Friday, August 19, 2022
1Guinness toucan snapped up at auction

Guinness toucan snapped up at auction

Guinness Toucan

By Alexander Lawrie

A RARE Guinness toucan statue which attracted interest from all over Britain has sold at auction for over £200.

Collectors were keen to snap up the iconic figure in what is the world-famous drinks giant’s 250th anniversary.

Standing a proud 2ft high, the toucan is thought to date from the 1930’s and originally came from a pub in Dublin.

And although Dundee auctioneers Curr and Dewar were hoping to receive £400 for the statue, it eventually sold to an anonymous local collector for £220.

Auctioneer Steven Dewar said: “The man selling the statue is from Fife, and the toucan had been in his family since the early 1950’s. The story goes his father haggled for it in an Irish pub, but couldn’t remember how much he eventually got it for.

“The landlord of the pub told him it had been hanging on his wall since the 1930’s, and that is all we really know about its history.

“But it really is an iconic piece of pub culture, and one that had lots of interest.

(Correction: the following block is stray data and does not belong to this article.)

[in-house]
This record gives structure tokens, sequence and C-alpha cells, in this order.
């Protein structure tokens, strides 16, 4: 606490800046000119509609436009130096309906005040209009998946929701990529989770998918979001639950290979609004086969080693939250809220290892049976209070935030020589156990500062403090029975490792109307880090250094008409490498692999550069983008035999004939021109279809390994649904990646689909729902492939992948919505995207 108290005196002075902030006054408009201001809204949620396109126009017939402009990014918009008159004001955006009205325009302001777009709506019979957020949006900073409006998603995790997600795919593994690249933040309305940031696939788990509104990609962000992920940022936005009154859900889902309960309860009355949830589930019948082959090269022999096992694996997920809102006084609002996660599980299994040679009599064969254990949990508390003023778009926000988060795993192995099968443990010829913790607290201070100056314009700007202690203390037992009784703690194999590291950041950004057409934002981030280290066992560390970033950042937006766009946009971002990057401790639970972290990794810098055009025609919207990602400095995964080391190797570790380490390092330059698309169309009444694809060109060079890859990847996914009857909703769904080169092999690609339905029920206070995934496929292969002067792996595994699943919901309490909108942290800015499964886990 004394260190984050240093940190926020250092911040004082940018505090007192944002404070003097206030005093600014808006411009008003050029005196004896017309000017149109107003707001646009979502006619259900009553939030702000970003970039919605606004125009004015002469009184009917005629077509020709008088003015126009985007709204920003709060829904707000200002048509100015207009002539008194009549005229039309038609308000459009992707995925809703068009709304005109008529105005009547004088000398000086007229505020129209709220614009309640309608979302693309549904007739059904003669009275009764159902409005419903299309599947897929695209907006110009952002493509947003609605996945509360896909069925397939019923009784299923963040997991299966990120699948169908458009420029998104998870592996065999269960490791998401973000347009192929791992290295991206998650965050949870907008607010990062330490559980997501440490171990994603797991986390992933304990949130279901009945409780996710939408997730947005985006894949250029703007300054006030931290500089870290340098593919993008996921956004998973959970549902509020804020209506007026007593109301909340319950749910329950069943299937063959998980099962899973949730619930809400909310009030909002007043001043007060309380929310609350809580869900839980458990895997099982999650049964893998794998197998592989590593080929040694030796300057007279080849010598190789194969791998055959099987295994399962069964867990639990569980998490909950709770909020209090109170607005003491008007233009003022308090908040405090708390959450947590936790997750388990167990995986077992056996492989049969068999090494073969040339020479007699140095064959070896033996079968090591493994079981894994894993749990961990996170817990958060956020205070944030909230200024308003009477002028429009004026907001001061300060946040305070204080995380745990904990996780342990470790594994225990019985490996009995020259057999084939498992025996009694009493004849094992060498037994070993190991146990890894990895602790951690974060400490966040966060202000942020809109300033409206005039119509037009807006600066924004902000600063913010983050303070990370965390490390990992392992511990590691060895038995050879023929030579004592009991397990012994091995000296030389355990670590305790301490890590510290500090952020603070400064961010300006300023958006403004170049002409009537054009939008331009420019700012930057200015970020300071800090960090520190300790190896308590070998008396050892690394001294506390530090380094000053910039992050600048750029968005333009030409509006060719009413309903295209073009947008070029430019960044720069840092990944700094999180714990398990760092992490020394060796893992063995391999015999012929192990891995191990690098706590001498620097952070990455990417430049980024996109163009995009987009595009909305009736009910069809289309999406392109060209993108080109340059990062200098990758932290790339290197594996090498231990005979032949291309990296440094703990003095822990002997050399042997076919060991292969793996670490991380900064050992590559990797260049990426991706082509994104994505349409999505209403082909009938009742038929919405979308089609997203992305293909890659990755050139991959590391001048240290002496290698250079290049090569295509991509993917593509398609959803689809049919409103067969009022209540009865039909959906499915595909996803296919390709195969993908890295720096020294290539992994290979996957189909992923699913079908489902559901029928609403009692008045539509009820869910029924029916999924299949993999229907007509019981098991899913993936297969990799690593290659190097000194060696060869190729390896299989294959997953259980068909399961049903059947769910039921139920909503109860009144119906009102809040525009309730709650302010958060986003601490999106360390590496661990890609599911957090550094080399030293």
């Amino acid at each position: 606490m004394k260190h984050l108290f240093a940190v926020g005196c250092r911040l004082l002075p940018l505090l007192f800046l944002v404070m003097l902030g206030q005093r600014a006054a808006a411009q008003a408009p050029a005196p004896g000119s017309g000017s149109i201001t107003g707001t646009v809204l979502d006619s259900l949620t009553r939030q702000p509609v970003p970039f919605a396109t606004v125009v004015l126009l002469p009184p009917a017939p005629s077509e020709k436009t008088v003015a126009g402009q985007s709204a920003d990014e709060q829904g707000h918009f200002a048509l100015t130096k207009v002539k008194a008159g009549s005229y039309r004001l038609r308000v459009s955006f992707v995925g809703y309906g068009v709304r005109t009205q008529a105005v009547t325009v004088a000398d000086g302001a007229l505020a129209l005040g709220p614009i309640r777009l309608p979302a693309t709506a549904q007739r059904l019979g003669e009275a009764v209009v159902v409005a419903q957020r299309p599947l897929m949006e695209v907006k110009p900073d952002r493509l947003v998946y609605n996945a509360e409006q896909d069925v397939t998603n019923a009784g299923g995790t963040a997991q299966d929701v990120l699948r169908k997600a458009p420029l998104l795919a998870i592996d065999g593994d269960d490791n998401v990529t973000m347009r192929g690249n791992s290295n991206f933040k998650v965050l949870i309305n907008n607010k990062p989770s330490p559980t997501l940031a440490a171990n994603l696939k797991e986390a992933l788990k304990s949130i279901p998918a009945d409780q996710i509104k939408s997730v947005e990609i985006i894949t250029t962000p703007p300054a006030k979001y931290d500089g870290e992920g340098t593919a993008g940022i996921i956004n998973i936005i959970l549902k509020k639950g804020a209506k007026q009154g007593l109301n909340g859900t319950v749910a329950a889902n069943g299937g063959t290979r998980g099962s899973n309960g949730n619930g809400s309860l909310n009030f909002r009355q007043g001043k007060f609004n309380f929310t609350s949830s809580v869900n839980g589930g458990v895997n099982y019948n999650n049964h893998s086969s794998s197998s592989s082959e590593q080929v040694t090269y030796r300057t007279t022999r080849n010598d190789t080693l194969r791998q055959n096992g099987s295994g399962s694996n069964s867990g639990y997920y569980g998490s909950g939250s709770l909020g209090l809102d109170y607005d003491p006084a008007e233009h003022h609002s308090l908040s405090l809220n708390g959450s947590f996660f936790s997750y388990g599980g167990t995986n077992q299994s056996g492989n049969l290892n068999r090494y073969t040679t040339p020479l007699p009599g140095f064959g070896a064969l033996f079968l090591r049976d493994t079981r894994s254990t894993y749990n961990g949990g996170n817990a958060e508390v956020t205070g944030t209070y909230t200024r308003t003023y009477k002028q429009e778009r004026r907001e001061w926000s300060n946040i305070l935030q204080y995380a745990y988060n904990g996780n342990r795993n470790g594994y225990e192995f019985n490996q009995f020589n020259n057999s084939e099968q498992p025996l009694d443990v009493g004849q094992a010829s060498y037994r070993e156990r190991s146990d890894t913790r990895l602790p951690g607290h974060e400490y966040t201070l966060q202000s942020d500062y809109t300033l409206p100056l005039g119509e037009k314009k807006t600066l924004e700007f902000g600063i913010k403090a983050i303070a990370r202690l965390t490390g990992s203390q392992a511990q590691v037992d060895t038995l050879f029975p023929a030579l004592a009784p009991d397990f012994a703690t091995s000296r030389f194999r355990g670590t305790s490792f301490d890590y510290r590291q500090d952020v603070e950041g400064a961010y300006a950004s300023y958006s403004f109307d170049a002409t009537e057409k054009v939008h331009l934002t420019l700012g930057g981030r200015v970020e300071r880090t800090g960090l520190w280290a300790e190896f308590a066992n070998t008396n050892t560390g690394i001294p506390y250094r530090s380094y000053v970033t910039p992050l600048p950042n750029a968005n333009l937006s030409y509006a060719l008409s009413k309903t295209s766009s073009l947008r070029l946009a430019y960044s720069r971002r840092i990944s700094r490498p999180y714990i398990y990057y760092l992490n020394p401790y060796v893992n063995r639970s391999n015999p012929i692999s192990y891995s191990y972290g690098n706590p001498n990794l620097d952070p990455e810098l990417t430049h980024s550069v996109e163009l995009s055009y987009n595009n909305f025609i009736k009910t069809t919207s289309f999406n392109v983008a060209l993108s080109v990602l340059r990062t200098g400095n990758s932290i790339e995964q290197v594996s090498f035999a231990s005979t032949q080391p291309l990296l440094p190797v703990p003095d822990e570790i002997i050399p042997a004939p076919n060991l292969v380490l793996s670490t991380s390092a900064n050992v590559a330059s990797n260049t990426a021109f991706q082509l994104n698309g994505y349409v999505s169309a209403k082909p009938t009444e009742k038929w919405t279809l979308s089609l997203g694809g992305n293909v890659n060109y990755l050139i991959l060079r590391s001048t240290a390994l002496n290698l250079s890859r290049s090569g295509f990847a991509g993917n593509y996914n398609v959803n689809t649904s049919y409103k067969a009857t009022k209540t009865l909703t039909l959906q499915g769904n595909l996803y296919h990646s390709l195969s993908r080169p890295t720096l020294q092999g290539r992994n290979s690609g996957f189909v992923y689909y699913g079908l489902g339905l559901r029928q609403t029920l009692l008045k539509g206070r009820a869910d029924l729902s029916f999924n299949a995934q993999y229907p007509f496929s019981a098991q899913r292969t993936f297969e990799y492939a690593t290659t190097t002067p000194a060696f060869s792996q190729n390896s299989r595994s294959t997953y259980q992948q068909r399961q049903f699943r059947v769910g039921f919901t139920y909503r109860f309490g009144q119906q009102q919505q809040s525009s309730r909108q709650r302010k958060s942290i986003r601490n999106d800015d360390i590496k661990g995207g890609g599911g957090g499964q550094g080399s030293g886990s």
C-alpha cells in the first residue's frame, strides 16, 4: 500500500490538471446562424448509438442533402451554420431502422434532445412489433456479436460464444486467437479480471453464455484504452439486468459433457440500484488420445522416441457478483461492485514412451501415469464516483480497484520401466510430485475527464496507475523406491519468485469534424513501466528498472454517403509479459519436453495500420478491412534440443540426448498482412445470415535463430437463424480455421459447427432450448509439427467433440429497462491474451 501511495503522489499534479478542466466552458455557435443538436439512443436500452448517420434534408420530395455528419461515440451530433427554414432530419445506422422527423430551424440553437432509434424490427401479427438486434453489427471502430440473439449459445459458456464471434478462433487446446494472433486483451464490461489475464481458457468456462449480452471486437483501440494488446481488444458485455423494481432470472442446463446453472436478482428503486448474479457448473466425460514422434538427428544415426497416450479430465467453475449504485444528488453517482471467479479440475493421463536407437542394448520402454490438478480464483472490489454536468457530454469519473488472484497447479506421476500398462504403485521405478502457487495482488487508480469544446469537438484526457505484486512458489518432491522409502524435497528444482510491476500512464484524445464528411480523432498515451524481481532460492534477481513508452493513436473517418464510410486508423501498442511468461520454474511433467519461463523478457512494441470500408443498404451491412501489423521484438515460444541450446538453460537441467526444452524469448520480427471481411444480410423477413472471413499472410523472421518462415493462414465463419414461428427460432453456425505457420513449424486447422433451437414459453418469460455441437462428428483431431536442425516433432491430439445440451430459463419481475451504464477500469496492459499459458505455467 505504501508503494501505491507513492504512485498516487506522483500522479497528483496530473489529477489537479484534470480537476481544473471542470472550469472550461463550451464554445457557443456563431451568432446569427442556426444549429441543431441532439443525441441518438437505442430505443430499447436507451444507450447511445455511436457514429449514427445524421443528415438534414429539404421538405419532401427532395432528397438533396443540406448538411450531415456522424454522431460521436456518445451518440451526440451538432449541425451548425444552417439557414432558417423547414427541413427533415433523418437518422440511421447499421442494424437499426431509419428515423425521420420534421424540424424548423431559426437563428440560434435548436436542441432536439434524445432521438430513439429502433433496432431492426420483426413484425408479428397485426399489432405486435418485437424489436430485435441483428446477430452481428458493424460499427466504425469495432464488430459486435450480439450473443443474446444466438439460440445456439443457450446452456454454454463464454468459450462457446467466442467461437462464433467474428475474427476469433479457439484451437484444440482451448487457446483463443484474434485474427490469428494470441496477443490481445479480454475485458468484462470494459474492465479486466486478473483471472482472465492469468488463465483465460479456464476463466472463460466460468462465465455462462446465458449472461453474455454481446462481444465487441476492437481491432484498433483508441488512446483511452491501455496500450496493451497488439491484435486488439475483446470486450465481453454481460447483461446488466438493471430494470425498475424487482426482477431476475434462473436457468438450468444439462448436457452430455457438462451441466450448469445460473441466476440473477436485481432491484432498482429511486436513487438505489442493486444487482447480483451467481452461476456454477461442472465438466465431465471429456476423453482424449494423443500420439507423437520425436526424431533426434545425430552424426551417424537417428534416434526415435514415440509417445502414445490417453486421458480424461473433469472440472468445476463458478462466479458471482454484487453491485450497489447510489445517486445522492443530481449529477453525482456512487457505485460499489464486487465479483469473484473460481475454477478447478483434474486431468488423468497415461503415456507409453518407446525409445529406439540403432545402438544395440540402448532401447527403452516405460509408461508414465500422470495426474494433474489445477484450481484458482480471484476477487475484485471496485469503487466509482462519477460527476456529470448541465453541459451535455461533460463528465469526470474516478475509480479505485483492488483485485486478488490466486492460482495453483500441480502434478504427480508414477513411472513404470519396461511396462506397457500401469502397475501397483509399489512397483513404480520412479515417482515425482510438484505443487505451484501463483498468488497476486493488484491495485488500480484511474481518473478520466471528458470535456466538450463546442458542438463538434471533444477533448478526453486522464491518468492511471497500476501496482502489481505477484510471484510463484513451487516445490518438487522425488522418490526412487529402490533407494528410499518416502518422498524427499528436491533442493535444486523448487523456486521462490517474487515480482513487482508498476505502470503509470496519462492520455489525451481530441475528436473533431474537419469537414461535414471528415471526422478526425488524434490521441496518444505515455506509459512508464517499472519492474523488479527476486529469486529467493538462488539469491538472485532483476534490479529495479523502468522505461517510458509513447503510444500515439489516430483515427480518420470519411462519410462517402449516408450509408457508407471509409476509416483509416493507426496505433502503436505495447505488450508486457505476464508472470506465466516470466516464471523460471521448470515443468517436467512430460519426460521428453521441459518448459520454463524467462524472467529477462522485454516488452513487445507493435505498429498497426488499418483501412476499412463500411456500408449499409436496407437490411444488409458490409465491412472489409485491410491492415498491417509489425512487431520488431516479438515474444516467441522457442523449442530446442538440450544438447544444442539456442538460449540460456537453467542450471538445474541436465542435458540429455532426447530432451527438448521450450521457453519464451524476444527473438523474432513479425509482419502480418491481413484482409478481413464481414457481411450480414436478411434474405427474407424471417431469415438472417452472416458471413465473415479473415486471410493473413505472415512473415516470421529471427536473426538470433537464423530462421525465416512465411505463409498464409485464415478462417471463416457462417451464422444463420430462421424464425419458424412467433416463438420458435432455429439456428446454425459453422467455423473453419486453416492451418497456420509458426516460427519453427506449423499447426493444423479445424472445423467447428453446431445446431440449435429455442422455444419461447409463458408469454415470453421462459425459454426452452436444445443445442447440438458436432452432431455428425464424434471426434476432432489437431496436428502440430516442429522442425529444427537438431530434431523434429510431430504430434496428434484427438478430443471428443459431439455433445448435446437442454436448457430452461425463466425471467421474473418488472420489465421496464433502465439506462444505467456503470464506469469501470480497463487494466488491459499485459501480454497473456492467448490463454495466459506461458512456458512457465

“We had lots of calls from all over Britain, and a few local collectors even popped in a few days before the auction just to have a look at it.

“The buyer is a local man who has bought quirky items from us before. He looked really pleased with it when he left.”

The toucan first appeared in Guinness adverts in the 1930’s when artist John Gilroy created posters for the drinks company depicting various animals including kangaroos, sea-lions and, most notably, the toucan.

The original posters featuring Gilroy’s art work became as famous a symbol for Guinness as the original harp logo.

Mr Dewar added: “There is a huge following for Guinness memorabilia and the company has become famous for iconic advertising and its quirky sense of humour.

“It’s wonderful that the statue has managed to attract an offer of £220.”

The Irish brewers originated in 1759 when Arthur Guinness signed a 9000 year lease on a disused brewery at St James’s Gate in Dublin for an initial £100, and an annual rent of £45.

He first started brewing Dublin ale, but soon diversified into ‘porter’ which then became known as Guinness Stout.

By the late 1960’s Guinness were producing radio and television commercials that featured the talking toucan.

Related Stories